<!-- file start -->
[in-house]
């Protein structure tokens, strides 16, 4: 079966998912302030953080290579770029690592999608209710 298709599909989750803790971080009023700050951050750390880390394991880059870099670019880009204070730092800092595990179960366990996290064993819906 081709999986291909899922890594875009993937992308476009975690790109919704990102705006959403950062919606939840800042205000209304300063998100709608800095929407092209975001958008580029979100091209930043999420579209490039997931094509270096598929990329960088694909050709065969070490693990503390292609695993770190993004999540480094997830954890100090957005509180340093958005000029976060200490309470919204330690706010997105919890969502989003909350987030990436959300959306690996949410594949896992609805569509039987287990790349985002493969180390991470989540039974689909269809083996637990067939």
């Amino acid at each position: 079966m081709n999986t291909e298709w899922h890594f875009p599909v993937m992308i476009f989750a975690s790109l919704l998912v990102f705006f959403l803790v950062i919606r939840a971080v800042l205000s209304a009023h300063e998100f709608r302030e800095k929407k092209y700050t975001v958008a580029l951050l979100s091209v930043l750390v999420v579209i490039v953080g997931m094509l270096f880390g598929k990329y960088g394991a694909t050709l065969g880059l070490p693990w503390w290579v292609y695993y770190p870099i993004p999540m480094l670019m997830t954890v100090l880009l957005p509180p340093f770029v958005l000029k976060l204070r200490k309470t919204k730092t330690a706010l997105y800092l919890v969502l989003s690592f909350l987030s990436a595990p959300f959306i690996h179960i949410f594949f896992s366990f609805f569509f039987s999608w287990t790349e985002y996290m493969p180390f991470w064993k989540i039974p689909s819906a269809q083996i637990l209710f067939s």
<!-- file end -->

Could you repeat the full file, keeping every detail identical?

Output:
[in-house]
């Protein structure tokens, strides 16, 4: 079966998912302030953080290579770029690592999608209710 298709599909989750803790971080009023700050951050750390880390394991880059870099670019880009204070730092800092595990179960366990996290064993819906 081709999986291909899922890594875009993937992308476009975690790109919704990102705006959403950062919606939840800042205000209304300063998100709608800095929407092209975001958008580029979100091209930043999420579209490039997931094509270096598929990329960088694909050709065969070490693990503390292609695993770190993004999540480094997830954890100090957005509180340093958005000029976060200490309470919204330690706010997105919890969502989003909350987030990436959300959306690996949410594949896992609805569509039987287990790349985002493969180390991470989540039974689909269809083996637990067939």
């Amino acid at each position: 079966m081709n999986t291909e298709w899922h890594f875009p599909v993937m992308i476009f989750a975690s790109l919704l998912v990102f705006f959403l803790v950062i919606r939840a971080v800042l205000s209304a009023h300063e998100f709608r302030e800095k929407k092209y700050t975001v958008a580029l951050l979100s091209v930043l750390v999420v579209i490039v953080g997931m094509l270096f880390g598929k990329y960088g394991a694909t050709l065969g880059l070490p693990w503390w290579v292609y695993y770190p870099i993004p999540m480094l670019m997830t954890v100090l880009l957005p509180p340093f770029v958005l000029k976060l204070r200490k309470t919204k730092t330690a706010l997105y800092l919890v969502l989003s690592f909350l987030s990436a595990p959300f959306i690996h179960i949410f594949f896992s366990f609805f569509f039987s999608w287990t790349e985002y996290m493969p180390f991470w064993k989540i039974p689909s819906a269809q083996i637990l209710f067939s």